Alopecia areata: a review of disease pathogenesis.Br J Dermatol. 2018 11; 179(5):1033-1048.BJ
Alopecia areata is a disorder that results in nonscarring hair loss. The psychological impact can be significant, leading to feelings of depression and social isolation. Objectives In this article, we seek to review the pathophysiological mechanisms proposed in recent years in a narrative fashion.
We searched MEDLINE and Scopus for articles related to alopecia areata, with a particular emphasis on its pathogenesis.
The main theory of alopecia areata pathogenesis is that it is an autoimmune phenomenon resulting from a disruption in hair follicle immune privilege. What causes this breakdown is an issue of debate. Some believe that a stressed hair follicle environment triggers antigen presentation, while others blame a dysregulation in the central immune system entangling the follicles. Evidence for the latter theory is provided by animal studies, as well investigations around the AIRE gene. Different immune-cell lines including plasmacytoid dendritic cells, natural killer cells and T cells, along with key molecules such as interferon-γ, interleukin-15, MICA and NKG2D, have been identified as contributing to the autoimmune process.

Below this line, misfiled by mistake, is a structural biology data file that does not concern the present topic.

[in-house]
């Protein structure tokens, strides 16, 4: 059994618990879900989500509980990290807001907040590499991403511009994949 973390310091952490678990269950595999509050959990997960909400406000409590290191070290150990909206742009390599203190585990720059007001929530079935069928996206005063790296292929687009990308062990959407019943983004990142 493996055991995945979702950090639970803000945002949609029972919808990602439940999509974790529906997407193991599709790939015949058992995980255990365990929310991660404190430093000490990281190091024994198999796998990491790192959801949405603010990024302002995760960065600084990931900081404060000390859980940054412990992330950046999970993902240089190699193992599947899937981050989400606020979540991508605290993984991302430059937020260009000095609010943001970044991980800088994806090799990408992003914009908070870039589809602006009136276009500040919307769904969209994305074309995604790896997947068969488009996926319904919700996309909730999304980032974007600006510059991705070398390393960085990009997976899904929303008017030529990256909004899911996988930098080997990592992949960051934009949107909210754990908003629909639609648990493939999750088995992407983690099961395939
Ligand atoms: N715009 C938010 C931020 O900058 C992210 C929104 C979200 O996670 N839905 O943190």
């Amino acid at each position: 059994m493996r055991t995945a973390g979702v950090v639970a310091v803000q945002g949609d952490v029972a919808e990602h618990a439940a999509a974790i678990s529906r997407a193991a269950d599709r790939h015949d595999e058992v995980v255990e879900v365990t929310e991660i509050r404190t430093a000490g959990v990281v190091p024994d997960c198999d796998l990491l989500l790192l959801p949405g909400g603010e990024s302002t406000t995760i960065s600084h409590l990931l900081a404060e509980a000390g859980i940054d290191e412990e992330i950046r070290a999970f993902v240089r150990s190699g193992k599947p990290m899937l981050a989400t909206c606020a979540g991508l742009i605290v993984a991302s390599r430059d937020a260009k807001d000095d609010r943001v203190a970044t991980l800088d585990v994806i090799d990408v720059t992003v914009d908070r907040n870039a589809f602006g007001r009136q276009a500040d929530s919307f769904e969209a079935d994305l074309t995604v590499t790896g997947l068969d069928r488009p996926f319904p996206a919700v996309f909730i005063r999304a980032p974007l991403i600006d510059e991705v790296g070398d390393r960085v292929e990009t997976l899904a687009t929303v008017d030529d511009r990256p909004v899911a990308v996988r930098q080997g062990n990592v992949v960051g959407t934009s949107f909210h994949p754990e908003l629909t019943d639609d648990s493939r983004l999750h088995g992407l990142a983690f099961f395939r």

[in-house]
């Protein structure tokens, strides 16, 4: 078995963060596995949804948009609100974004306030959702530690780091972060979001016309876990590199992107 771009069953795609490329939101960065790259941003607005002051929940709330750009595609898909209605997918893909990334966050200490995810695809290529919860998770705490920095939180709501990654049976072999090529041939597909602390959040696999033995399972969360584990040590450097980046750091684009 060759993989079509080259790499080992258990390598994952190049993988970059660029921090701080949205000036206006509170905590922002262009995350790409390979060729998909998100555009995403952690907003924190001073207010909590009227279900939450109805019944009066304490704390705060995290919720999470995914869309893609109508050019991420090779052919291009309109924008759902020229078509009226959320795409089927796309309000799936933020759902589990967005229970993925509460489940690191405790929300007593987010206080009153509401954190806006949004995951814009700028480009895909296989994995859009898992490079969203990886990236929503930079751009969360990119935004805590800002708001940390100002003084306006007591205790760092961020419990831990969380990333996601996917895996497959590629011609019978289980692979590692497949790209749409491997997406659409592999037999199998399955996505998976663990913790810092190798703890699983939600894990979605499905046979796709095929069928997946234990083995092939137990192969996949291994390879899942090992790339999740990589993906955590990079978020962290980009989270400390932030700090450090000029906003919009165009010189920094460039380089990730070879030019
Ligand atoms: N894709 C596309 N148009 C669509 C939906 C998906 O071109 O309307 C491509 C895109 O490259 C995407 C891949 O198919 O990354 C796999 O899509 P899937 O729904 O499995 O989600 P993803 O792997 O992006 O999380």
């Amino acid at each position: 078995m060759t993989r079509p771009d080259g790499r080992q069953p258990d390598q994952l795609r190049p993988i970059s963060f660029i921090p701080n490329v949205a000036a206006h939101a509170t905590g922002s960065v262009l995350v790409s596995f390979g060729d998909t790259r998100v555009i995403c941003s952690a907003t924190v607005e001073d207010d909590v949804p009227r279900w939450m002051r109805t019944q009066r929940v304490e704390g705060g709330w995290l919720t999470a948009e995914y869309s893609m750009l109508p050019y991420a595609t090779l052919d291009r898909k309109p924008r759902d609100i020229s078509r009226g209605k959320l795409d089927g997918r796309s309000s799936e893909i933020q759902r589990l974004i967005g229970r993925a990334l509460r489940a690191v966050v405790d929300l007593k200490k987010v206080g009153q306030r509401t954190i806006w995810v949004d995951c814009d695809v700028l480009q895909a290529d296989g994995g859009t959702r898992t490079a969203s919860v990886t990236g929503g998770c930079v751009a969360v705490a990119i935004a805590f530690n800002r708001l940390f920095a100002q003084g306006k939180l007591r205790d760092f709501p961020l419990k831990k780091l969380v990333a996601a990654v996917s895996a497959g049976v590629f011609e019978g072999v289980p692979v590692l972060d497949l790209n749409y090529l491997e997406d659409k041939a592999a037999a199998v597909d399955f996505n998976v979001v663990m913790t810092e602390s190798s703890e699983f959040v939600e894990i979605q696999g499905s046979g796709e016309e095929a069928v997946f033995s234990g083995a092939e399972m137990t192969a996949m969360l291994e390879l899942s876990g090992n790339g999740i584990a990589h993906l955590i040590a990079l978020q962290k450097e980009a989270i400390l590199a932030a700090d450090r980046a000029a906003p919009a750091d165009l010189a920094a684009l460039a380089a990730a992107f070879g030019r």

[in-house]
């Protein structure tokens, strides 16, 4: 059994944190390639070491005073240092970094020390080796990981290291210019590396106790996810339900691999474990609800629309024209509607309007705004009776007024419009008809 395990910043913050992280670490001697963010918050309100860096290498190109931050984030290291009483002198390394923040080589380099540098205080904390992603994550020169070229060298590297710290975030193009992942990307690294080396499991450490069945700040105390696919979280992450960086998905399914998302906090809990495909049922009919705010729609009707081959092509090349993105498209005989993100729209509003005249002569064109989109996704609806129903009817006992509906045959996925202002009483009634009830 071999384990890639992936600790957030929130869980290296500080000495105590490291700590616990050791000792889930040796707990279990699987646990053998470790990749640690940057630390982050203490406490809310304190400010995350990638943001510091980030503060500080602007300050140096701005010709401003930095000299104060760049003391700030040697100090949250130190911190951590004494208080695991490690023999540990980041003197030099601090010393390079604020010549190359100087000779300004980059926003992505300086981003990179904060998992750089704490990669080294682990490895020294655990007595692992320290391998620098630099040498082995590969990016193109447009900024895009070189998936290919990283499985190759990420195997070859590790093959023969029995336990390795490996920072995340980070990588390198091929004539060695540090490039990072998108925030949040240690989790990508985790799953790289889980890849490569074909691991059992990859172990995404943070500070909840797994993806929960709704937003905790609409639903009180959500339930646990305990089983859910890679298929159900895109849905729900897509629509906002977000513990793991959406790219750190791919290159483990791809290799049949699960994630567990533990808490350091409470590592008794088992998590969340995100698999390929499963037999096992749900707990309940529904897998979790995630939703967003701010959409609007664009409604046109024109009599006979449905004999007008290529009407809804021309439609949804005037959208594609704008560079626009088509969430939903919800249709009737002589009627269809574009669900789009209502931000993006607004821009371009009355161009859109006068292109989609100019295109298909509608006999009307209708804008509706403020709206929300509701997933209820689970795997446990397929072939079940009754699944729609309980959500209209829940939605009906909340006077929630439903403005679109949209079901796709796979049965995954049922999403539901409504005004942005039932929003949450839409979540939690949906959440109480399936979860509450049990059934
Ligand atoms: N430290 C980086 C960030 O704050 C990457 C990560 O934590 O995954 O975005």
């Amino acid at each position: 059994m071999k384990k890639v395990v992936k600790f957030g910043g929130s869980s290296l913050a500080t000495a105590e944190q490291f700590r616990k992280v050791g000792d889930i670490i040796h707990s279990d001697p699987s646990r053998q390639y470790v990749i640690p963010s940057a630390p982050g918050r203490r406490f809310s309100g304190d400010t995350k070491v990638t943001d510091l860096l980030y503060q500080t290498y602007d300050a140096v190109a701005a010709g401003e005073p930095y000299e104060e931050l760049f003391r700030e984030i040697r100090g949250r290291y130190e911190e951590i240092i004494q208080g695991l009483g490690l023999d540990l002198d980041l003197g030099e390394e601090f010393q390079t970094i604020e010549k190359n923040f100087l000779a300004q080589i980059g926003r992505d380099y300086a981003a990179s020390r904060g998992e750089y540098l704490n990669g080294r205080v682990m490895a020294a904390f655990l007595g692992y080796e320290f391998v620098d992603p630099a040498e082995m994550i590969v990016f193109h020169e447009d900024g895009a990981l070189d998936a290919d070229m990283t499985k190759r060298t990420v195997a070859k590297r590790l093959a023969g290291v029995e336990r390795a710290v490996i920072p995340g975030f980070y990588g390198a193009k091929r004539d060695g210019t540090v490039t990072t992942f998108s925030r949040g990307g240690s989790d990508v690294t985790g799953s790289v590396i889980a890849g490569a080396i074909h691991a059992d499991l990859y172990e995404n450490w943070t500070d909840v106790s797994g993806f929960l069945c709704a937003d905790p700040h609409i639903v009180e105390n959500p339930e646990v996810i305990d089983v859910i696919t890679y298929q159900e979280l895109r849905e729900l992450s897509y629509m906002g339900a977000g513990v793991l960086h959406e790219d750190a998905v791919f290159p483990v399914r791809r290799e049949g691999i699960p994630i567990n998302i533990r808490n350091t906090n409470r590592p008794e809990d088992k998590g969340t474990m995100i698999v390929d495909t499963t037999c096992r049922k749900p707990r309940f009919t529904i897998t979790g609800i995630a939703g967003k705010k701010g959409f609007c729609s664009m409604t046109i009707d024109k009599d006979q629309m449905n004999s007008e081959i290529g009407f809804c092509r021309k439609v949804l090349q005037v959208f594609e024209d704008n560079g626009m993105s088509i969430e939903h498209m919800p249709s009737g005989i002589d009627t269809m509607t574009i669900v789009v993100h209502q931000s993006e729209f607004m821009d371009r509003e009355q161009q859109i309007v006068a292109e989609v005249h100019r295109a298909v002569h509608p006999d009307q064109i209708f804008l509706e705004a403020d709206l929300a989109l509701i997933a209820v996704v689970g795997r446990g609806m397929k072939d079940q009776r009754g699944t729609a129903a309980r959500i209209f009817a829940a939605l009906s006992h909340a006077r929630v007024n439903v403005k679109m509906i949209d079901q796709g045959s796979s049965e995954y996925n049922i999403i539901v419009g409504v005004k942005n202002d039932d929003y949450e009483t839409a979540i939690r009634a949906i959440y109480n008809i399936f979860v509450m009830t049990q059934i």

Alopecia areata remains incurable, although it has been studied for years. Available treatment options at best are beneficial for milder cases, and the rate of relapse is high. Understanding the exact mechanisms of hair loss in alopecia areata is therefore of utmost importance to help identify potential therapeutic targets.